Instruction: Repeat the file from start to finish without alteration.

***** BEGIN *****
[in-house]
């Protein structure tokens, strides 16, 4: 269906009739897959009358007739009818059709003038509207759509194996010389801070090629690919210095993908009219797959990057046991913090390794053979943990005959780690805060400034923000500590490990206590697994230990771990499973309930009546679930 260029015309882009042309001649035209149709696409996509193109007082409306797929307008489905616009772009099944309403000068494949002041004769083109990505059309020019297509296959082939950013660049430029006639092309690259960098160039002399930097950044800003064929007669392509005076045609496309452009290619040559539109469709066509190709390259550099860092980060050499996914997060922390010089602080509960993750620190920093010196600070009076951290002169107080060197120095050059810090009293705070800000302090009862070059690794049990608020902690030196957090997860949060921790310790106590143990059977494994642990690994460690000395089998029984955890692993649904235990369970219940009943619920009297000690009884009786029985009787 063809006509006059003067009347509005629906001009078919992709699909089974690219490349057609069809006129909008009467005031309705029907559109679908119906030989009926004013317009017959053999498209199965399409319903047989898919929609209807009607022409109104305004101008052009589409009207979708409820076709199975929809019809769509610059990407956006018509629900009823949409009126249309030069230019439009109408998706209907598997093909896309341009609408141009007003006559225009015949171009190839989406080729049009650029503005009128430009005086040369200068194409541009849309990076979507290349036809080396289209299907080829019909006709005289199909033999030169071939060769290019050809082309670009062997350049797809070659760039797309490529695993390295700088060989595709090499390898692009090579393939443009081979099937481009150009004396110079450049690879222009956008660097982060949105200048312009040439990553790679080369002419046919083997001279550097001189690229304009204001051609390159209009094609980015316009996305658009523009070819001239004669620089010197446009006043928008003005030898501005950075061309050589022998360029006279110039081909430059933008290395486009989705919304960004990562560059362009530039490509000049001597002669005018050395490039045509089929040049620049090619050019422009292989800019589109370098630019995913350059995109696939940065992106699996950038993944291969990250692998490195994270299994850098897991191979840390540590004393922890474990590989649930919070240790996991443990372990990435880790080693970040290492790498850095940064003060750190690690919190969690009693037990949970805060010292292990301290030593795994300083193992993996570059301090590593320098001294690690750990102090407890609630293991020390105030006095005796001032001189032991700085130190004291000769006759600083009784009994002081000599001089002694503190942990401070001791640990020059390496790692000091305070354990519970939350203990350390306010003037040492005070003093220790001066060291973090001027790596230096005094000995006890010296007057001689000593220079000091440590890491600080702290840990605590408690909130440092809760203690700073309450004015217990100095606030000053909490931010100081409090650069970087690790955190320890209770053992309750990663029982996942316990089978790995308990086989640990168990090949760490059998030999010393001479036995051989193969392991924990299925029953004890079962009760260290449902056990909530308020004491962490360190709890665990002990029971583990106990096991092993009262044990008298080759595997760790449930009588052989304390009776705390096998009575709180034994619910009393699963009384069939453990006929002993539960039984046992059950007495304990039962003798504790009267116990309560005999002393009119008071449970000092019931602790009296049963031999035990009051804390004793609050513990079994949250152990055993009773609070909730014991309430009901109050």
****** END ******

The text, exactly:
[in-house]
């Protein structure tokens, strides 16, 4: 269906009739897959009358007739009818059709003038509207759509194996010389801070090629690919210095993908009219797959990057046991913090390794053979943990005959780690805060400034923000500590490990206590697994230990771990499973309930009546679930 260029015309882009042309001649035209149709696409996509193109007082409306797929307008489905616009772009099944309403000068494949002041004769083109990505059309020019297509296959082939950013660049430029006639092309690259960098160039002399930097950044800003064929007669392509005076045609496309452009290619040559539109469709066509190709390259550099860092980060050499996914997060922390010089602080509960993750620190920093010196600070009076951290002169107080060197120095050059810090009293705070800000302090009862070059690794049990608020902690030196957090997860949060921790310790106590143990059977494994642990690994460690000395089998029984955890692993649904235990369970219940009943619920009297000690009884009786029985009787 063809006509006059003067009347509005629906001009078919992709699909089974690219490349057609069809006129909008009467005031309705029907559109679908119906030989009926004013317009017959053999498209199965399409319903047989898919929609209807009607022409109104305004101008052009589409009207979708409820076709199975929809019809769509610059990407956006018509629900009823949409009126249309030069230019439009109408998706209907598997093909896309341009609408141009007003006559225009015949171009190839989406080729049009650029503005009128430009005086040369200068194409541009849309990076979507290349036809080396289209299907080829019909006709005289199909033999030169071939060769290019050809082309670009062997350049797809070659760039797309490529695993390295700088060989595709090499390898692009090579393939443009081979099937481009150009004396110079450049690879222009956008660097982060949105200048312009040439990553790679080369002419046919083997001279550097001189690229304009204001051609390159209009094609980015316009996305658009523009070819001239004669620089010197446009006043928008003005030898501005950075061309050589022998360029006279110039081909430059933008290395486009989705919304960004990562560059362009530039490509000049001597002669005018050395490039045509089929040049620049090619050019422009292989800019589109370098630019995913350059995109696939940065992106699996950038993944291969990250692998490195994270299994850098897991191979840390540590004393922890474990590989649930919070240790996991443990372990990435880790080693970040290492790498850095940064003060750190690690919190969690009693037990949970805060010292292990301290030593795994300083193992993996570059301090590593320098001294690690750990102090407890609630293991020390105030006095005796001032001189032991700085130190004291000769006759600083009784009994002081000599001089002694503190942990401070001791640990020059390496790692000091305070354990519970939350203990350390306010003037040492005070003093220790001066060291973090001027790596230096005094000995006890010296007057001689000593220079000091440590890491600080702290840990605590408690909130440092809760203690700073309450004015217990100095606030000053909490931010100081409090650069970087690790955190320890209770053992309750990663029982996942316990089978790995308990086989640990168990090949760490059998030999010393001479036995051989193969392991924990299925029953004890079962009760260290449902056990909530308020004491962490360190709890665990002990029971583990106990096991092993009262044990008298080759595997760790449930009588052989304390009776705390096998009575709180034994619910009393699963009384069939453990006929002993539960039984046992059950007495304990039962003798504790009267116990309560005999002393009119008071449970000092019931602790009296049963031999035990009051804390004793609050513990079994949250152990055993009773609070909730014991309430009901109050």